Hold on, lets actually work with couples when they need the help the most
Holy smokes, why didn’t I think of this sooner? Wait, we can work with couples in early recovery! This is going to be a surprise to a lot of people, and not well received necessarily in some corners. I challenge the prevailing norm with come backs: “This isn’t about couples work replacing individual recovery… Couples work doesn’t automatically shift the recovering persons priority to the relationship… Yes, both partners ideally focus on their own recovery as a priority, but what if we simultaneously addressed three recoveries: each partners recovery and the relationship recovery, to actually support individual recovery.”
Longitudinal research indicates that relationship stability is a significant predictor of established long-term recovery, 8-years post primary treatment. 1 in 13 people who enter a therapy office or clinic are addicted, yet only 10% receive treatment. We also know that addiction brings with it a divorce rate 4x higher than average, and that the first year of recovery is really, really hard for couples. While addiction is often referred to as a “family disease,” current approaches in recovery typically do not provide treatment approaches that address or account for the relationship between addict and partner. To help move our clients from addiction to recovery, professionals need to know how to assess and treat addiction, and feel comfortable using tools and strategies to help couples address addiction and support recovery.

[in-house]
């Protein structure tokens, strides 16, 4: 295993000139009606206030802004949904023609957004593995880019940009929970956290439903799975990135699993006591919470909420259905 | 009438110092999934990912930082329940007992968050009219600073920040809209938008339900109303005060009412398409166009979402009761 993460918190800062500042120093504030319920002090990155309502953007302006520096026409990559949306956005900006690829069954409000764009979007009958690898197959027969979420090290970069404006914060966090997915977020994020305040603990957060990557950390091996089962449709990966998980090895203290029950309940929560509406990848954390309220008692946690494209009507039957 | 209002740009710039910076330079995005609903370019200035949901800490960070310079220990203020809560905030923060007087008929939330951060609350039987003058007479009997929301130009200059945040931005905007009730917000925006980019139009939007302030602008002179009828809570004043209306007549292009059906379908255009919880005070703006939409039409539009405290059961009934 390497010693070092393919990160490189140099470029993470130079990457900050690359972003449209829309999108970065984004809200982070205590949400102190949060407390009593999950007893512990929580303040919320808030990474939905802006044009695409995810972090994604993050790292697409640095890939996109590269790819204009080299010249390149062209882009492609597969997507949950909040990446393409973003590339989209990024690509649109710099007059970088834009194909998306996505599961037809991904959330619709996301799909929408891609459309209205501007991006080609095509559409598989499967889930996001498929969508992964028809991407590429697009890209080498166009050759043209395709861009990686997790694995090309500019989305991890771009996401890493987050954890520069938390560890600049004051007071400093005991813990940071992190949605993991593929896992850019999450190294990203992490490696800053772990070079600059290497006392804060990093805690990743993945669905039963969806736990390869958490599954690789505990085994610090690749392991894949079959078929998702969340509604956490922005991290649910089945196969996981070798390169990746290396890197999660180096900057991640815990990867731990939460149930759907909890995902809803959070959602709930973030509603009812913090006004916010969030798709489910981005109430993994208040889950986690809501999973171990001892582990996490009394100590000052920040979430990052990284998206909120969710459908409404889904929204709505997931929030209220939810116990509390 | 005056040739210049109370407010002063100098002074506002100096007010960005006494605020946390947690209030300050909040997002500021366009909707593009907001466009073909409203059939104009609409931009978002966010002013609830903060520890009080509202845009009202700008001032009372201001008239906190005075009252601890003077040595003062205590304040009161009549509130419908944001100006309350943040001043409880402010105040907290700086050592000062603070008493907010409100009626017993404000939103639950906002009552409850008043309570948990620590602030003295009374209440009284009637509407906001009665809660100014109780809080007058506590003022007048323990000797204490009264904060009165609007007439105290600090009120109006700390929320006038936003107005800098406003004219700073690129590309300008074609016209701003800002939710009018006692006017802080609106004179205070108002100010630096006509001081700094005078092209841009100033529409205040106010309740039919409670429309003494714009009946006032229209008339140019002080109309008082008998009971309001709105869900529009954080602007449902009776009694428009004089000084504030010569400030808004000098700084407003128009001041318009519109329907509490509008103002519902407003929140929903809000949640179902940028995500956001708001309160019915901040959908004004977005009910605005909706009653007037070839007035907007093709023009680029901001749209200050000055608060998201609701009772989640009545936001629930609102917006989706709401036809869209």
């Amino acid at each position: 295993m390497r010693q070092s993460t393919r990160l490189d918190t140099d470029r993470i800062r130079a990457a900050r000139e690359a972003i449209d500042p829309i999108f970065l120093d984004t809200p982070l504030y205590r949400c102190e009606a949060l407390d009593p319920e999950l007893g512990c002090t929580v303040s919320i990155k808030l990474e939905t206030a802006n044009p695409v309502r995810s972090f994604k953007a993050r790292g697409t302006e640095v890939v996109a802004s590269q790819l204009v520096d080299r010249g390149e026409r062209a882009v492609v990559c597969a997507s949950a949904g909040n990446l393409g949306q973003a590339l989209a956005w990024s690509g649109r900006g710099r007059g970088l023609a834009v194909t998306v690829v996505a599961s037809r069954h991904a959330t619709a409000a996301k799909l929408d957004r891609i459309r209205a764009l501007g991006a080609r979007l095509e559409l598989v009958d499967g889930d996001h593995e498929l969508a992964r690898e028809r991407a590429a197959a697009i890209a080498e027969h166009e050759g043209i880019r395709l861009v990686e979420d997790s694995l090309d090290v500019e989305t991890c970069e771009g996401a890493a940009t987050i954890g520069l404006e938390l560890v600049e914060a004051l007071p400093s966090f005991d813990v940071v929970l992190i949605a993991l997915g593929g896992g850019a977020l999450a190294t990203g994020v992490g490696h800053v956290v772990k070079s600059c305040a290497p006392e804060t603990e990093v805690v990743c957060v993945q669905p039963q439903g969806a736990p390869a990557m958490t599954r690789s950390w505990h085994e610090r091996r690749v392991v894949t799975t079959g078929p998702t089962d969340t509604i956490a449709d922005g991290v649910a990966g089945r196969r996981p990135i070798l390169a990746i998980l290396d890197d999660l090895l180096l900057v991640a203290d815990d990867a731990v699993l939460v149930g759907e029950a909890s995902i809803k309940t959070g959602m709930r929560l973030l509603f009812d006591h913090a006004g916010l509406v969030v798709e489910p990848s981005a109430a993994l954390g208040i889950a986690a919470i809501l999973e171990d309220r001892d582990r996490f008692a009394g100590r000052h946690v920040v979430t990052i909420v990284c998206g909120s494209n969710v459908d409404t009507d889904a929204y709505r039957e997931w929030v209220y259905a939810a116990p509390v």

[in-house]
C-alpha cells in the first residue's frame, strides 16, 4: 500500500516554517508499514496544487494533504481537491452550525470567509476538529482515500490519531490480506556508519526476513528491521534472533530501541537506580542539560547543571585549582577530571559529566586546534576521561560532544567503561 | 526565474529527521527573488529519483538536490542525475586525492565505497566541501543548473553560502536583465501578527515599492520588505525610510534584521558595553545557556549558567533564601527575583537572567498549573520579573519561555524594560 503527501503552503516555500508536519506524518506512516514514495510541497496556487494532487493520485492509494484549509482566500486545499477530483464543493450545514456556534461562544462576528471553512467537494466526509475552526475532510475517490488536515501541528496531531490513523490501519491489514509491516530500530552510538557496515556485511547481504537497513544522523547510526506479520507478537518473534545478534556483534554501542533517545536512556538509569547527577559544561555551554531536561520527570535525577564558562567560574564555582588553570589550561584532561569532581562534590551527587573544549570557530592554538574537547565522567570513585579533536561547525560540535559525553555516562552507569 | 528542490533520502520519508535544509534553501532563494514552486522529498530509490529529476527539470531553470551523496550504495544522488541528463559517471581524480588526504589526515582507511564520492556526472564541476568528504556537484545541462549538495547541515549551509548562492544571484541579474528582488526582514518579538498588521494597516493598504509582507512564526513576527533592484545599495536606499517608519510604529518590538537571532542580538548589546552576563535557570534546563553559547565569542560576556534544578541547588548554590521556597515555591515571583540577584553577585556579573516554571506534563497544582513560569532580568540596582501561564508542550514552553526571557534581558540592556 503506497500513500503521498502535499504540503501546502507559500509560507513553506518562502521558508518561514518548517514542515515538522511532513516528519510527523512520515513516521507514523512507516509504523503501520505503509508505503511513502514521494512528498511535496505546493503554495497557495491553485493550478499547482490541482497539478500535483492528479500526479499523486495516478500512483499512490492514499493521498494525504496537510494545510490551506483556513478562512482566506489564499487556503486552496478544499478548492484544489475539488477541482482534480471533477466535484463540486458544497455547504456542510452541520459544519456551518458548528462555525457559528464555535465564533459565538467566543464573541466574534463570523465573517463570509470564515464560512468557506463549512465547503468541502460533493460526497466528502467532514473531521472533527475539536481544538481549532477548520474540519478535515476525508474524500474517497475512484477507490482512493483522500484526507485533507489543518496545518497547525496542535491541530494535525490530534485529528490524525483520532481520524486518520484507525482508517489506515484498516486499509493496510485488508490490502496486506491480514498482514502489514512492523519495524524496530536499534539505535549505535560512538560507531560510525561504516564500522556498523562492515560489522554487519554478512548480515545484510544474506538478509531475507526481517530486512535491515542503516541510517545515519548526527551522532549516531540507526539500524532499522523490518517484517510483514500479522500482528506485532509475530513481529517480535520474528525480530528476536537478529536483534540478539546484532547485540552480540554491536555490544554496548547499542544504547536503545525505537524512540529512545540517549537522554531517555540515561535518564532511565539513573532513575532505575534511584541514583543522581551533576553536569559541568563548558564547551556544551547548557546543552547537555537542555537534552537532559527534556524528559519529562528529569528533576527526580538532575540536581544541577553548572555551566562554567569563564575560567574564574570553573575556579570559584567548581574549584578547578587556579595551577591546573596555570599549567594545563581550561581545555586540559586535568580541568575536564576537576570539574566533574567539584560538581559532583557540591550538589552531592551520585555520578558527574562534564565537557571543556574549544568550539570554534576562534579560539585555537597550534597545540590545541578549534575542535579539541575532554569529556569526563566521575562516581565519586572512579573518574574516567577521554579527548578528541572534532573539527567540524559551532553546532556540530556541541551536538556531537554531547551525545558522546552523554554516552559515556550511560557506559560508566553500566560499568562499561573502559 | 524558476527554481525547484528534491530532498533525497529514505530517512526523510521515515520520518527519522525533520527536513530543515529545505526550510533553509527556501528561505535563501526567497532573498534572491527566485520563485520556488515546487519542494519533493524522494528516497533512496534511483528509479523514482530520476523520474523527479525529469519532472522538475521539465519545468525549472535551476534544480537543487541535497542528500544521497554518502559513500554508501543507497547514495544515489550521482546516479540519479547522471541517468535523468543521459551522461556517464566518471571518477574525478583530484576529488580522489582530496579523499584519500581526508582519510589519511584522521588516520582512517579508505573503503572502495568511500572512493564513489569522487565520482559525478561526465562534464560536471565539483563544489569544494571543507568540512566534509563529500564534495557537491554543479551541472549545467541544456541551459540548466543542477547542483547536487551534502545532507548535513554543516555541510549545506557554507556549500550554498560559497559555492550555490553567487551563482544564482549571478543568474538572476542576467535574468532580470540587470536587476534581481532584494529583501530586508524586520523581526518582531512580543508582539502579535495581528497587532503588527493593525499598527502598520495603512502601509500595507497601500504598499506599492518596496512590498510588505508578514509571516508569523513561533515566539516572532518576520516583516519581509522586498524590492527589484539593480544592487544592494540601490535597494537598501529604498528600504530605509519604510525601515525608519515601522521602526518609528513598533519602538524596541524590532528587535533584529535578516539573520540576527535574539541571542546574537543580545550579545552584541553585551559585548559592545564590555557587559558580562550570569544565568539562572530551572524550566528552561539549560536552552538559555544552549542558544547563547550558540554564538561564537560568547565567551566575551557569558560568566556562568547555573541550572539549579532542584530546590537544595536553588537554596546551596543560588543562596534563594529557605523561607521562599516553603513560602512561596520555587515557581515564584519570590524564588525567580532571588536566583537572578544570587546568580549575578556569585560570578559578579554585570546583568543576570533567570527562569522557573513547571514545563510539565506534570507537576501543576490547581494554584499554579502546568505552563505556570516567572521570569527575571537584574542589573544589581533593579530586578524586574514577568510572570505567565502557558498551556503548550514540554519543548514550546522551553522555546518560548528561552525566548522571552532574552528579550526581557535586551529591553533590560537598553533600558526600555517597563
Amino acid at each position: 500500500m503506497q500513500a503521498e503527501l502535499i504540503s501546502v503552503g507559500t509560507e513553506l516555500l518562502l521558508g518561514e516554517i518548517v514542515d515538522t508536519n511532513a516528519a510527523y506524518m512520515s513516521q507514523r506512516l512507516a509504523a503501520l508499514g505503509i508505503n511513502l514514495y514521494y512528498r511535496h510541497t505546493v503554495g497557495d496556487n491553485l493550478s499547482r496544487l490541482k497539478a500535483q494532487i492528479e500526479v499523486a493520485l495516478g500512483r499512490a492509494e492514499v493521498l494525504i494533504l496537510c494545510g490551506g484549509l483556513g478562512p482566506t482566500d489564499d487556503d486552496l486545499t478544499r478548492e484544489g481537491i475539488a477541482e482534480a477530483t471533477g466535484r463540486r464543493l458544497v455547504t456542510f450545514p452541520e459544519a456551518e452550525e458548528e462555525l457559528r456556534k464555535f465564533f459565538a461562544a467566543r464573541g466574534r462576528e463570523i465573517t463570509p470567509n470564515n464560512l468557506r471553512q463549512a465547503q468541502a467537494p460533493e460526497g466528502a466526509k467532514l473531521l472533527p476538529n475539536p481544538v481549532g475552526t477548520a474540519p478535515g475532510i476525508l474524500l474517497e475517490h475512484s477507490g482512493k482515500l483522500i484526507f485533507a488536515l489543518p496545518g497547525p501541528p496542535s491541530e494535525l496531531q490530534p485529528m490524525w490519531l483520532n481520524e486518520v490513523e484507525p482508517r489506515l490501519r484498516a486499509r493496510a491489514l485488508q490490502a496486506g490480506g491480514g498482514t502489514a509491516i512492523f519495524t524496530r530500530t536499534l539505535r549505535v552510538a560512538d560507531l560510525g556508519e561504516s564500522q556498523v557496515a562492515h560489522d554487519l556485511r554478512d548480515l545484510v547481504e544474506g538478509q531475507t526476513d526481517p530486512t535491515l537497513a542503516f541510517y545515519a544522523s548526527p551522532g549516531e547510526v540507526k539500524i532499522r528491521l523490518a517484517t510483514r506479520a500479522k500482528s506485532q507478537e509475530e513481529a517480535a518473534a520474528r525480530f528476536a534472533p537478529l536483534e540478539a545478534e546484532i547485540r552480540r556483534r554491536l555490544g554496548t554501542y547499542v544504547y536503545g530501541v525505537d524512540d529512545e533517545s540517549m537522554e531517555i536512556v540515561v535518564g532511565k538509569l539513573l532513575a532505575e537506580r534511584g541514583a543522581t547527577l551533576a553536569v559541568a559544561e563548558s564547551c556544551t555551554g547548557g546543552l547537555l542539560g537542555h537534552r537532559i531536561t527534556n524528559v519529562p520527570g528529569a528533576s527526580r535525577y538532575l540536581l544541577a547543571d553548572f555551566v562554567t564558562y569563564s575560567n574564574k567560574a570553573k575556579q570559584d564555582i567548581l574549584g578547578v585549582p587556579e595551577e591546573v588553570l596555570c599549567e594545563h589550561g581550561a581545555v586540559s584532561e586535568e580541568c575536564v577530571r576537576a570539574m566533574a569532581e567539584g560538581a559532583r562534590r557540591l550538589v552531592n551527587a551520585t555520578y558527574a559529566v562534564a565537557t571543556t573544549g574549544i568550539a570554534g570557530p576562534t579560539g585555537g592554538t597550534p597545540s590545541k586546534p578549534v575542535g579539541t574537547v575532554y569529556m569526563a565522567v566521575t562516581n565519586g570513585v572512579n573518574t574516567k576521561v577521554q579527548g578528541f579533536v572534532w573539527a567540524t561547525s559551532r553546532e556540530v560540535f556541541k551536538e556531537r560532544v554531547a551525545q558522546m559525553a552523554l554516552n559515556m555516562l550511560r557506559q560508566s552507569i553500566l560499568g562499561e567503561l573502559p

Couple recovery is a game changer
Bring it on, time for a full court press. There isn’t any research that I know of that establishes that couple recovery should be avoided in the early phase of recovery. “Roadmap for the Journey: A Gottman Workshop for Couples Embracing Recovery” is an effort to help couples in early and in ongoing recovery, couples that desperately need hope, direction, and tools to navigate down the path of recovery individually and as a couple. I appreciate Drs. John and Julie Gottman, and The Gottman Institute’s support in advocating and promoting this work.